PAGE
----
Fresh Push To Vaccinate Kids In Developing World
While Rep. Michele Bachmann's recent flap over the HPV vaccine was a reminder that some Americans are unsure that new vaccines are good for their children, Africans are in a very different boat.
Young children there still die daily from infectious diseases that vaccines can easily prevent. And now that new vaccines are available to prevent a common cause of severe diarrhea and pneumonia, African countries are clamoring for them.
Today the GAVI Alliance, a partnership of governments, donor agencies, the vaccine industry and philanthropists, said it is stepping up its delivery of a couple key vaccines in the region and 13 countries in other regions.
GAVI had already made available in Sudan a vaccine against rotavirus — which kills more than half a million children each year worldwide and is a leading cause of severe gastrointestinal illness in infants and young children. Now the group will introduce it in 16 more developing countries.
Some 18 countries will also get pneumococcal vaccine, which the group says will cut deaths from pneumonia and meningitis.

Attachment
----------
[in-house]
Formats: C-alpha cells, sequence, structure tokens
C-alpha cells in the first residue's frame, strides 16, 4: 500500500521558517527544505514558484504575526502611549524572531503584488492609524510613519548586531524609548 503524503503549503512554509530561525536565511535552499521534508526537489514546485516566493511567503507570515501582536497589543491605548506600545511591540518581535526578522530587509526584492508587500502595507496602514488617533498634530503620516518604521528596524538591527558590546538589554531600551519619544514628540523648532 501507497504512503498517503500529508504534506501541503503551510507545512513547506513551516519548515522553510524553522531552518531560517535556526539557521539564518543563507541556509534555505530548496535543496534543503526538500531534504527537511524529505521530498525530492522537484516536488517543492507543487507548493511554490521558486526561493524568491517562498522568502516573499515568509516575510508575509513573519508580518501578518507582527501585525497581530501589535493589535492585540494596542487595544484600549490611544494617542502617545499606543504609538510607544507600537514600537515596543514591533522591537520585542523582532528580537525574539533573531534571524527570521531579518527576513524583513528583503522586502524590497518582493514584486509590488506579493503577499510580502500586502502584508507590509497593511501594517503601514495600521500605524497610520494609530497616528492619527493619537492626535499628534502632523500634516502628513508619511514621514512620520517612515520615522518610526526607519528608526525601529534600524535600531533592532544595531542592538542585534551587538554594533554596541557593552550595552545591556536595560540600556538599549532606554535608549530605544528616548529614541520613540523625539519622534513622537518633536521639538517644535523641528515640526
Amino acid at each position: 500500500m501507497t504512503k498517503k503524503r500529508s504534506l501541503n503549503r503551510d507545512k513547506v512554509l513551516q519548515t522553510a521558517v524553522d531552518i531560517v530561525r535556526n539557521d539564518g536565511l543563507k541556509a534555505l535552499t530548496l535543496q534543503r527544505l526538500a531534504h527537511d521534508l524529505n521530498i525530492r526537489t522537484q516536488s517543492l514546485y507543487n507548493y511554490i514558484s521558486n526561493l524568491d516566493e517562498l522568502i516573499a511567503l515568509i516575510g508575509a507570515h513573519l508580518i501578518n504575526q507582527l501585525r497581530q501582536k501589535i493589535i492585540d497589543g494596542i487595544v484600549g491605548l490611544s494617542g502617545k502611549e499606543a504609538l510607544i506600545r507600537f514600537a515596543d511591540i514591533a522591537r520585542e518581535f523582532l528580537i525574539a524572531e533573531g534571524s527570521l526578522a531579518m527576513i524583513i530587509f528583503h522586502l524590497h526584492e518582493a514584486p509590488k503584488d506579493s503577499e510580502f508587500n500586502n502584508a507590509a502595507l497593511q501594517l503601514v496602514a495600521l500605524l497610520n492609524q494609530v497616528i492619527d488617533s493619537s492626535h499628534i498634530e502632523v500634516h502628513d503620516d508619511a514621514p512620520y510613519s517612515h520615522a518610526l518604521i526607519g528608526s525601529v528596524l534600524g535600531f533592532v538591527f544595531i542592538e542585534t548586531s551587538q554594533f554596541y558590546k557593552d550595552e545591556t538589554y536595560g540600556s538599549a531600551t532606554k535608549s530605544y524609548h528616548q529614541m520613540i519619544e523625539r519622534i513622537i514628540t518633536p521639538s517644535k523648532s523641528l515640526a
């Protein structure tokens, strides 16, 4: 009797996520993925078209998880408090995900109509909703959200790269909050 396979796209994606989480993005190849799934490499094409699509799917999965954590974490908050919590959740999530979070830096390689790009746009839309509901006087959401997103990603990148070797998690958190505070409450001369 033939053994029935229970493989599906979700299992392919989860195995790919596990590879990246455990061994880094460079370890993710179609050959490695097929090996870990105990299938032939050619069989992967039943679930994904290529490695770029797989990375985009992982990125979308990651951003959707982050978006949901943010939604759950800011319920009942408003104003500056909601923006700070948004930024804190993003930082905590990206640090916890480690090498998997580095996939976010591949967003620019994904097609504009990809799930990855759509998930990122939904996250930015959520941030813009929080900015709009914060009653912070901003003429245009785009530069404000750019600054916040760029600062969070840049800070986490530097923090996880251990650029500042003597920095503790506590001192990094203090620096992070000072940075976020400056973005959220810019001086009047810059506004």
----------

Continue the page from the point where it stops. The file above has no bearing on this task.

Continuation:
"We are giving children the best tools we have," said GAVI CEO Seth Berkley in a media briefing. "Where you are born will no longer define what protection your receive."
The announcement comes at a time when many global health groups are struggling to raise cash for programs from governments crippled by repeated economic slowdowns. In June, GAVI said it had surpassed its $3.7 billion funding goal for child immunization programs, with donors offering a total of $4.3 billion toward kids' vaccines.
And while developed countries and deep-pocked foundations like the Bill & Melinda Gates Foundation still pony up a lot of funds for GAVI, this year developing countries committed to GAVI to maintain or increase the share of financing for their vaccine programs.
In the 1980s, the World Health Organization, UNICEF, and other partners set out to achieve universal childhood immunization. But according to UNICEF, some 20 percent of the world's children still don't receive any vaccines. Anthony Lake, UNICEF's executive director, called them the "fifth child" in a recent speech.
Groups like UNICEF and GAVI have been working for years to distribute available vaccines. With this new push, Berkley says, GAVI will be focused on those children who are the hardest to reach, in the most rural areas and who are most at risk of disease.
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